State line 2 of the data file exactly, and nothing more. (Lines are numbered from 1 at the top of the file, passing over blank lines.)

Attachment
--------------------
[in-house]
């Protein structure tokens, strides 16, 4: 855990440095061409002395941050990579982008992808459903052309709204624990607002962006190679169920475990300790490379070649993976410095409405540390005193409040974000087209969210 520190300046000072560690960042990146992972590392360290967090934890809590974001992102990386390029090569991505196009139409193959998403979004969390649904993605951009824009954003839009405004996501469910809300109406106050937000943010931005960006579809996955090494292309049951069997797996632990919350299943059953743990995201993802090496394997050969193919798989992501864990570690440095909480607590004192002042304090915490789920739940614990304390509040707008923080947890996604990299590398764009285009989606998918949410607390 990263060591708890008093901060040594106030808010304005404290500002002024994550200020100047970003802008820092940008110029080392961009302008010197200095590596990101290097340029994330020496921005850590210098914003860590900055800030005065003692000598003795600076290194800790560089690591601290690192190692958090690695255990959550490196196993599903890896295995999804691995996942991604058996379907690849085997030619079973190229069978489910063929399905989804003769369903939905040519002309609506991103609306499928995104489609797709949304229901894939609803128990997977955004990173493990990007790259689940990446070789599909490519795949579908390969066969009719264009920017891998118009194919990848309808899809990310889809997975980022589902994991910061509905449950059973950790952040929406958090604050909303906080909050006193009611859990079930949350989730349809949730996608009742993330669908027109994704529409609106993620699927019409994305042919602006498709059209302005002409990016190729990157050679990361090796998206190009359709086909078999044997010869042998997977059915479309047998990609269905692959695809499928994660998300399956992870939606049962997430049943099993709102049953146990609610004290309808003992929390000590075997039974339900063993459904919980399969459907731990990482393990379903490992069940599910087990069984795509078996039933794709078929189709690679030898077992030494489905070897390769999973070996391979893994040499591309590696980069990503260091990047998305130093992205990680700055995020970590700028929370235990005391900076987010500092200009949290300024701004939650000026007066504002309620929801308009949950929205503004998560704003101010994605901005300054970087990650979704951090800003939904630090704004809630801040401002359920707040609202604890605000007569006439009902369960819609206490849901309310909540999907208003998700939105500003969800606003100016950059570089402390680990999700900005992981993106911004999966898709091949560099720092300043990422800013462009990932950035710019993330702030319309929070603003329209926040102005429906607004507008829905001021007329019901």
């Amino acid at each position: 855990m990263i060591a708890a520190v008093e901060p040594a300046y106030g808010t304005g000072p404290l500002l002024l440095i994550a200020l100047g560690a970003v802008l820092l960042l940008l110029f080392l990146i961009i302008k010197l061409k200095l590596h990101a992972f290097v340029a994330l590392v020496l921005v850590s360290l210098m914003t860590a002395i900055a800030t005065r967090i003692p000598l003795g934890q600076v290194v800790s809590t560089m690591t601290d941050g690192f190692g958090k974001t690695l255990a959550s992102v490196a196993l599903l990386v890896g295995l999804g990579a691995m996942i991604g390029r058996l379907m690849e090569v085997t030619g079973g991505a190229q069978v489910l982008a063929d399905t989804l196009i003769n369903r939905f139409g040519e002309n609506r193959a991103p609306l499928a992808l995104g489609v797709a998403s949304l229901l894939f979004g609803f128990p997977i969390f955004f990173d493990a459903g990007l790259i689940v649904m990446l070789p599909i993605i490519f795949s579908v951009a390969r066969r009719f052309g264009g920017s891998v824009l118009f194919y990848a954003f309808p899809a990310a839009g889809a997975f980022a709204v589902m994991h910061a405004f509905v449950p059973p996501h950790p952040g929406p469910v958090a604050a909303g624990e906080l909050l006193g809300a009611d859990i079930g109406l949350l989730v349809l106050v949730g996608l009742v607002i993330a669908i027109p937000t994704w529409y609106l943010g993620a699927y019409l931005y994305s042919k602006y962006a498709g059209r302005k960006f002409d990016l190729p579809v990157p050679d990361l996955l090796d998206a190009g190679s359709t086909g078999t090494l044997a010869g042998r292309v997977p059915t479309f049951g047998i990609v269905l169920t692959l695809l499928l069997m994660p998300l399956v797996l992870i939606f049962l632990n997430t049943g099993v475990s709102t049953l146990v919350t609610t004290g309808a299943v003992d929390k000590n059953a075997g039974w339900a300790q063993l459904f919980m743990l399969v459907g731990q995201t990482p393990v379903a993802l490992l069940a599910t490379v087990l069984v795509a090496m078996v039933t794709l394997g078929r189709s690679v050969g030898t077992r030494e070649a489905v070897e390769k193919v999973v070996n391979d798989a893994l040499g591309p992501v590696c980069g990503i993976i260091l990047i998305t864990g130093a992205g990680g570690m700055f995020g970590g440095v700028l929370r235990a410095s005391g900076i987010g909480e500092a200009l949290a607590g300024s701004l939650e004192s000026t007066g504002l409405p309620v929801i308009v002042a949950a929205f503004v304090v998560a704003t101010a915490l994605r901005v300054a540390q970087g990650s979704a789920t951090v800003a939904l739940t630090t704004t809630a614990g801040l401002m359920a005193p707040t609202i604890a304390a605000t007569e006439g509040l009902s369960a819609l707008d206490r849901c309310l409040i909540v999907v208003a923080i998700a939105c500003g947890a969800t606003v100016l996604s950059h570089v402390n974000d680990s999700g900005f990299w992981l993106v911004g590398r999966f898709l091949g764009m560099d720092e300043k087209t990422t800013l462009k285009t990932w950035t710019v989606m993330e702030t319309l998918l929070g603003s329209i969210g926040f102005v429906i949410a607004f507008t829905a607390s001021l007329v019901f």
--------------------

């Protein structure tokens, strides 16, 4: 855990440095061409002395941050990579982008992808459903052309709204624990607002962006190679169920475990300790490379070649993976410095409405540390005193409040974000087209969210 520190300046000072560690960042990146992972590392360290967090934890809590974001992102990386390029090569991505196009139409193959998403979004969390649904993605951009824009954003839009405004996501469910809300109406106050937000943010931005960006579809996955090494292309049951069997797996632990919350299943059953743990995201993802090496394997050969193919798989992501864990570690440095909480607590004192002042304090915490789920739940614990304390509040707008923080947890996604990299590398764009285009989606998918949410607390 990263060591708890008093901060040594106030808010304005404290500002002024994550200020100047970003802008820092940008110029080392961009302008010197200095590596990101290097340029994330020496921005850590210098914003860590900055800030005065003692000598003795600076290194800790560089690591601290690192190692958090690695255990959550490196196993599903890896295995999804691995996942991604058996379907690849085997030619079973190229069978489910063929399905989804003769369903939905040519002309609506991103609306499928995104489609797709949304229901894939609803128990997977955004990173493990990007790259689940990446070789599909490519795949579908390969066969009719264009920017891998118009194919990848309808899809990310889809997975980022589902994991910061509905449950059973950790952040929406958090604050909303906080909050006193009611859990079930949350989730349809949730996608009742993330669908027109994704529409609106993620699927019409994305042919602006498709059209302005002409990016190729990157050679990361090796998206190009359709086909078999044997010869042998997977059915479309047998990609269905692959695809499928994660998300399956992870939606049962997430049943099993709102049953146990609610004290309808003992929390000590075997039974339900063993459904919980399969459907731990990482393990379903490992069940599910087990069984795509078996039933794709078929189709690679030898077992030494489905070897390769999973070996391979893994040499591309590696980069990503260091990047998305130093992205990680700055995020970590700028929370235990005391900076987010500092200009949290300024701004939650000026007066504002309620929801308009949950929205503004998560704003101010994605901005300054970087990650979704951090800003939904630090704004809630801040401002359920707040609202604890605000007569006439009902369960819609206490849901309310909540999907208003998700939105500003969800606003100016950059570089402390680990999700900005992981993106911004999966898709091949560099720092300043990422800013462009990932950035710019993330702030319309929070603003329209926040102005429906607004507008829905001021007329019901």